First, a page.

[LAU] [LAD] Return with us now to those thrilling days !

Dale Kazakore Powell dj_kaza at hotmail.com
Fri Mar 27 16:52:47 UTC 2015

On 26/03/15 22:46, Len Ovens wrote:
> On Thu, 26 Mar 2015, Brett McCoy wrote:
>> Ah, the good ol' days! I first learned how to recompile kernels in 
>> the 90s
>> primarily to add new support for audio card drivers (OSS).
>> On Thu, Mar 26, 2015 at 6:05 AM, Dave Phillips 
>> <dlphillips at woh.rr.com> wrote:
>>       Greetings,
>>       Something to put smiles on faces:
>>       http://linux-sound.org/lms1999/
>>       The state of Linux audio software, February 1999.
> Somewhere around 95 I switched my BBS to Linux from OS/2 so I could 
> add networking and email (I think the BBS died pretty soon after 
> that). I looked at audio SW, but it would be 2005 before I had the 
> hardware that could run Audio for anything but desktop use. Tape and 
> the Atari Mega2 were what I used for music.
It almost saddens me you guys talk about this as is if it is is Linux 

I would have been at college 1997-99 studying Sound Engineering and at 
the time remember Steinberg bringing out the first version of Cubase VST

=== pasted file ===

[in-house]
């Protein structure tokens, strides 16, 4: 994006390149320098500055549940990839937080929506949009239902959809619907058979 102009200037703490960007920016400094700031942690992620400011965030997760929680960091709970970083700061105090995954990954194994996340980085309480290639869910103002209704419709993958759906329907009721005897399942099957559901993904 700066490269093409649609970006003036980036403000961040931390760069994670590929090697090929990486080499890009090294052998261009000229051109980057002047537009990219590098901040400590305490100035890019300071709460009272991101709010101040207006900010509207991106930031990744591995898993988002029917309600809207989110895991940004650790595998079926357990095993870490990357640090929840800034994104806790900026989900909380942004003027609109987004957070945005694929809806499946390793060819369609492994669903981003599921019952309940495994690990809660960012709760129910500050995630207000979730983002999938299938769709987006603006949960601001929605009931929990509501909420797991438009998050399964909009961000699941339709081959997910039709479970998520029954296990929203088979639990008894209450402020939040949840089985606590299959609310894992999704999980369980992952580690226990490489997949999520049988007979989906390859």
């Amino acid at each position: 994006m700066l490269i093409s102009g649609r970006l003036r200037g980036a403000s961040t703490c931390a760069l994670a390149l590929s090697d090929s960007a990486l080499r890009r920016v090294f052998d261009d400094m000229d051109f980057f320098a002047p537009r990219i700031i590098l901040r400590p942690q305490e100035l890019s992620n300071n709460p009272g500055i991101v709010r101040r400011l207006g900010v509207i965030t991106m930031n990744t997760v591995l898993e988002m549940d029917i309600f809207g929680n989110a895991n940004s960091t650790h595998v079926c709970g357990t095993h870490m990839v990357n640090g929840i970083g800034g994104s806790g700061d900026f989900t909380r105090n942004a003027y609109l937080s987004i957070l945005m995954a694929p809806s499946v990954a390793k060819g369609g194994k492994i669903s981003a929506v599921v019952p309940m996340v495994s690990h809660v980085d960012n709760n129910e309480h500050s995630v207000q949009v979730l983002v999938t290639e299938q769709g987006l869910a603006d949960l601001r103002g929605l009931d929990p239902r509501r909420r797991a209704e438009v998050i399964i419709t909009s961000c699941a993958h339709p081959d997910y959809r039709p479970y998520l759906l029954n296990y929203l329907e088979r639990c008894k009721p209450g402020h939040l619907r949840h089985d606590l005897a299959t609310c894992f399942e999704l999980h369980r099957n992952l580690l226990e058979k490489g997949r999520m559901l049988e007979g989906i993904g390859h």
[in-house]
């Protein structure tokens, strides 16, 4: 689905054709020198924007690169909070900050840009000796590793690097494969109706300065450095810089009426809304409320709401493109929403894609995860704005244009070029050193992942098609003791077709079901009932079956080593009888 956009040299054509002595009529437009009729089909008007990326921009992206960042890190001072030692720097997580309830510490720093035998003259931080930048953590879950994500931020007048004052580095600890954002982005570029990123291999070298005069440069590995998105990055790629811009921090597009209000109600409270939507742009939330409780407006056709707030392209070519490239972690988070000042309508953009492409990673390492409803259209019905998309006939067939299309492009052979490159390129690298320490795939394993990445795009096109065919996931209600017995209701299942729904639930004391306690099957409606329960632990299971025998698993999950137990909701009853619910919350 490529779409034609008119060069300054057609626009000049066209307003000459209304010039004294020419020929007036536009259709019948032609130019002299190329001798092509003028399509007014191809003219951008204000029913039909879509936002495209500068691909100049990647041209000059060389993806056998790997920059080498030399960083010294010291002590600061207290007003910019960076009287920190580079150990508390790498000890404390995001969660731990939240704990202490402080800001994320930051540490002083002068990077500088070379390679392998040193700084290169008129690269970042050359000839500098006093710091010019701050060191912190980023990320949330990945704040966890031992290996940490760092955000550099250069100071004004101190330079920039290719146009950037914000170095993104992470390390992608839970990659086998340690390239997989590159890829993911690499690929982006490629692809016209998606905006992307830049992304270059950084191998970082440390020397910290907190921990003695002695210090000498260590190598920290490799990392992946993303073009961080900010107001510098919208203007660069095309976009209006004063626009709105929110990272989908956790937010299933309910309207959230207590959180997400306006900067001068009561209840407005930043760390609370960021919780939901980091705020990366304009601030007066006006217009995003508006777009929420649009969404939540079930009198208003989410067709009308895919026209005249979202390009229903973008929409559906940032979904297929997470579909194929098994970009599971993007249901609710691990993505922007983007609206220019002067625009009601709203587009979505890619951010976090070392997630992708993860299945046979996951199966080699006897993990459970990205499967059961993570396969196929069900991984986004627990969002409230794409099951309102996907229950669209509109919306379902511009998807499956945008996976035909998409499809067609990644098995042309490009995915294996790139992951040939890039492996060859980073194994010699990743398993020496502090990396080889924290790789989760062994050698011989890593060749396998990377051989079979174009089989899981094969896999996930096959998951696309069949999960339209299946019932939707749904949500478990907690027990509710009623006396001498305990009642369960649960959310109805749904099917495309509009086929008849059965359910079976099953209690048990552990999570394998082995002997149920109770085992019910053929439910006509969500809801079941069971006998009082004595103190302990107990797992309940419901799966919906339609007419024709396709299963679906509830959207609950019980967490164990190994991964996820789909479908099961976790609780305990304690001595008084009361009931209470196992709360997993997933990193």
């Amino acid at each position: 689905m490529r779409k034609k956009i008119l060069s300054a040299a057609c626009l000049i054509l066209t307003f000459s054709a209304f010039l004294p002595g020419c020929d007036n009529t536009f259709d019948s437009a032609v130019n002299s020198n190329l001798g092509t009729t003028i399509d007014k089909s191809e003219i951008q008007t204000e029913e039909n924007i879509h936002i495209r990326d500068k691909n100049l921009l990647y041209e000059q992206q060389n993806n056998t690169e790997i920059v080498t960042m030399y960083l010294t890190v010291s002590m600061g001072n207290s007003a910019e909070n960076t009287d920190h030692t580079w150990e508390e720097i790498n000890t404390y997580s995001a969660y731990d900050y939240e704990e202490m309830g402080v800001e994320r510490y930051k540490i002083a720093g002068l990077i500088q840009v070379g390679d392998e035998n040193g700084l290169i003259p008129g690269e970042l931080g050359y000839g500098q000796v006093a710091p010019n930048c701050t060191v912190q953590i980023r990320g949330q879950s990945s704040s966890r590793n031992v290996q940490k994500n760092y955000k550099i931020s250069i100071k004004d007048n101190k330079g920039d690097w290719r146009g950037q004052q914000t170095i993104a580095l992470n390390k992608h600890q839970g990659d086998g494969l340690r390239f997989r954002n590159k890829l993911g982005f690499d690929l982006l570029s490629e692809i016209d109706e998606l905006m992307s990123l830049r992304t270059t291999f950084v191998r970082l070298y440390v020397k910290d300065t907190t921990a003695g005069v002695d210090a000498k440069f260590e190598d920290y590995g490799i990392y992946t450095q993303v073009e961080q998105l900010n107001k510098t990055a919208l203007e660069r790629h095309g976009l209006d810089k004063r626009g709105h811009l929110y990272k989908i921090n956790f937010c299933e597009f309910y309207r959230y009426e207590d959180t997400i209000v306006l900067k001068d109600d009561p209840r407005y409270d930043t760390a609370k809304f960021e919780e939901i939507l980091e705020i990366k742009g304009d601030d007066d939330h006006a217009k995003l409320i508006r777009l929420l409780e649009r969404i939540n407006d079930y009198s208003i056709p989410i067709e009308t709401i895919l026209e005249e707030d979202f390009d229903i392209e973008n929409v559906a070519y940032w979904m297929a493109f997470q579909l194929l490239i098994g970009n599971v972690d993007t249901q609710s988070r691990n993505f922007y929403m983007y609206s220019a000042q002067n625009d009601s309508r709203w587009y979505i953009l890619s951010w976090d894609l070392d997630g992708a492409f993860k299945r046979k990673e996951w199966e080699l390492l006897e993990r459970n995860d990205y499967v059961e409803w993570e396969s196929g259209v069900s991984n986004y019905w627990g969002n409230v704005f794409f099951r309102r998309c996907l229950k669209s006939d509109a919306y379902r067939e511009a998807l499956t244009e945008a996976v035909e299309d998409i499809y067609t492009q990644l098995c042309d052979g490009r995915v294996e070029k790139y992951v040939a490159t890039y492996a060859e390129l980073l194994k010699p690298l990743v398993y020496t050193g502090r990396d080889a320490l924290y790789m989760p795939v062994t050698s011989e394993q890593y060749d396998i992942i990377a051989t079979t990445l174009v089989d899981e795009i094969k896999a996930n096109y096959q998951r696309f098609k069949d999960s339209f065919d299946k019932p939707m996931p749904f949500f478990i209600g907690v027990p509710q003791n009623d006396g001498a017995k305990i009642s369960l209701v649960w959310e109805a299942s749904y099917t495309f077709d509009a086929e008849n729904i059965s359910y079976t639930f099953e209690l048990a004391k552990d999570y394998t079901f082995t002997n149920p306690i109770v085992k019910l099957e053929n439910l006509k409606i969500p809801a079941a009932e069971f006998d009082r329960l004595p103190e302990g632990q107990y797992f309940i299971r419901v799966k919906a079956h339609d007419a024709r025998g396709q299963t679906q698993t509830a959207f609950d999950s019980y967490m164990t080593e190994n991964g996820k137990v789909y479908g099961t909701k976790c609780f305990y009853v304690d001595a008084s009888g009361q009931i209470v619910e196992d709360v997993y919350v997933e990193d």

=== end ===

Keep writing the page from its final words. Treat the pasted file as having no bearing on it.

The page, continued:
(before it meant the plugin system and actually meant Virtual Studio 
Technology, well supposedly...) And on the most powerful computers at my 
college, specifically bought to run just this, you could play a handful 
of audio tracks with minimal effects OK, or you could control some 
external MIDI ok. Try doing MIDI and internal audio and it was a nasty 
experience with near zero chance of timing success though!! no matter 
what the marketing blurb said!

In fact I would said both the Amiga and the Atari were ahead of the game 
of running both audio and midi on the same box at least 5 years 
previously! And even at that time people trying to use MacOS for it were 
struggling almost as much as PC users (maybe not quite and purely one or 
the other was definitely tighter.)

So please don't think only linux audio sucked in the late 90's!! (and 

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